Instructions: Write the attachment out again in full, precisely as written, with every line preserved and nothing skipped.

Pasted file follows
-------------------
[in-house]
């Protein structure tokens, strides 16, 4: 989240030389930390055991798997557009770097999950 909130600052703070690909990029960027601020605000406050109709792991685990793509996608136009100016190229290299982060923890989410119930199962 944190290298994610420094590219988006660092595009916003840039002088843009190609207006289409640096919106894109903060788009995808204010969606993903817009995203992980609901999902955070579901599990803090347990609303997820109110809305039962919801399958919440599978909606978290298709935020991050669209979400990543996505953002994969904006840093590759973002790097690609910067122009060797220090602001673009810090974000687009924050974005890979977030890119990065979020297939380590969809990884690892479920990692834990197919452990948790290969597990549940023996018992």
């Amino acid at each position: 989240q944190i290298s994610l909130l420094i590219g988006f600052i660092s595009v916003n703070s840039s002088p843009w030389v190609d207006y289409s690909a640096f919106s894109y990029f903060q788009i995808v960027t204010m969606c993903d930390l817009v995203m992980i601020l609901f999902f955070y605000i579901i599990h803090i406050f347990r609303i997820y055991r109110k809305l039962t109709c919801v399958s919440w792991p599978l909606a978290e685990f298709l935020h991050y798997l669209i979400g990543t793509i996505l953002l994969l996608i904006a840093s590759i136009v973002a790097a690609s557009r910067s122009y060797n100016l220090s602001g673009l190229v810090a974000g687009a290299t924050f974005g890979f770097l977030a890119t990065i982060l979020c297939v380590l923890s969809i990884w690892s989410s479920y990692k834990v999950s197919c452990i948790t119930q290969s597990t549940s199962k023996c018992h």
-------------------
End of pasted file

[in-house]
């Protein structure tokens, strides 16, 4: 989240030389930390055991798997557009770097999950 909130600052703070690909990029960027601020605000406050109709792991685990793509996608136009100016190229290299982060923890989410119930199962 944190290298994610420094590219988006660092595009916003840039002088843009190609207006289409640096919106894109903060788009995808204010969606993903817009995203992980609901999902955070579901599990803090347990609303997820109110809305039962919801399958919440599978909606978290298709935020991050669209979400990543996505953002994969904006840093590759973002790097690609910067122009060797220090602001673009810090974000687009924050974005890979977030890119990065979020297939380590969809990884690892479920990692834990197919452990948790290969597990549940023996018992």
């Amino acid at each position: 989240q944190i290298s994610l909130l420094i590219g988006f600052i660092s595009v916003n703070s840039s002088p843009w030389v190609d207006y289409s690909a640096f919106s894109y990029f903060q788009i995808v960027t204010m969606c993903d930390l817009v995203m992980i601020l609901f999902f955070y605000i579901i599990h803090i406050f347990r609303i997820y055991r109110k809305l039962t109709c919801v399958s919440w792991p599978l909606a978290e685990f298709l935020h991050y798997l669209i979400g990543t793509i996505l953002l994969l996608i904006a840093s590759i136009v973002a790097a690609s557009r910067s122009y060797n100016l220090s602001g673009l190229v810090a974000g687009a290299t924050f974005g890979f770097l977030a890119t990065i982060l979020c297939v380590l923890s969809i990884w690892s989410s479920y990692k834990v999950s197919c452990i948790t119930q290969s597990t549940s199962k023996c018992h």